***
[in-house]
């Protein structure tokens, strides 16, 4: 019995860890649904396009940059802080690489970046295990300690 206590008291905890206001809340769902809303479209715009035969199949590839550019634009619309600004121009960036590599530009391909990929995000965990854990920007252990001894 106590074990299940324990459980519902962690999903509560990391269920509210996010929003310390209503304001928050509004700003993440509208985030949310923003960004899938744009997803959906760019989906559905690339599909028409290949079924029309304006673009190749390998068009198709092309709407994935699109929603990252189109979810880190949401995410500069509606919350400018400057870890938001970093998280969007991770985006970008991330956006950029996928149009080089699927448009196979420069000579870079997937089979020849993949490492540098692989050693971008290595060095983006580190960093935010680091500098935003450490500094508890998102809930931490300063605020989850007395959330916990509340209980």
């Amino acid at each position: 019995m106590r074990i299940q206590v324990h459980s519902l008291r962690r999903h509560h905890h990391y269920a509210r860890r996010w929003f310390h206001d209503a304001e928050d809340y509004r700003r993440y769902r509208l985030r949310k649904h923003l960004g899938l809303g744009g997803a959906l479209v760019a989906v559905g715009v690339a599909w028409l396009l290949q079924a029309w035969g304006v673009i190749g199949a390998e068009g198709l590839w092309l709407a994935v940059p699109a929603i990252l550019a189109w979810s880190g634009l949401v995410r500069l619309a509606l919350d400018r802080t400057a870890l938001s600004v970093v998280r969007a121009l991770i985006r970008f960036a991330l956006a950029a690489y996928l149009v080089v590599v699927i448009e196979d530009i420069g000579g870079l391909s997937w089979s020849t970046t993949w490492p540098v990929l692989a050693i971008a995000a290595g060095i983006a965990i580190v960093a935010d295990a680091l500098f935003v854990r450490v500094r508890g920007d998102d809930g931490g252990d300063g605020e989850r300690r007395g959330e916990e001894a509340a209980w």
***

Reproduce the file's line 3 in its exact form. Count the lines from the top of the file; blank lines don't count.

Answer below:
């Amino acid at each position: 019995m106590r074990i299940q206590v324990h459980s519902l008291r962690r999903h509560h905890h990391y269920a509210r860890r996010w929003f310390h206001d209503a304001e928050d809340y509004r700003r993440y769902r509208l985030r949310k649904h923003l960004g899938l809303g744009g997803a959906l479209v760019a989906v559905g715009v690339a599909w028409l396009l290949q079924a029309w035969g304006v673009i190749g199949a390998e068009g198709l590839w092309l709407a994935v940059p699109a929603i990252l550019a189109w979810s880190g634009l949401v995410r500069l619309a509606l919350d400018r802080t400057a870890l938001s600004v970093v998280r969007a121009l991770i985006r970008f960036a991330l956006a950029a690489y996928l149009v080089v590599v699927i448009e196979d530009i420069g000579g870079l391909s997937w089979s020849t970046t993949w490492p540098v990929l692989a050693i971008a995000a290595g060095i983006a965990i580190v960093a935010d295990a680091l500098f935003v854990r450490v500094r508890g920007d998102d809930g931490g252990d300063g605020e989850r300690r007395g959330e916990e001894a509340a209980w």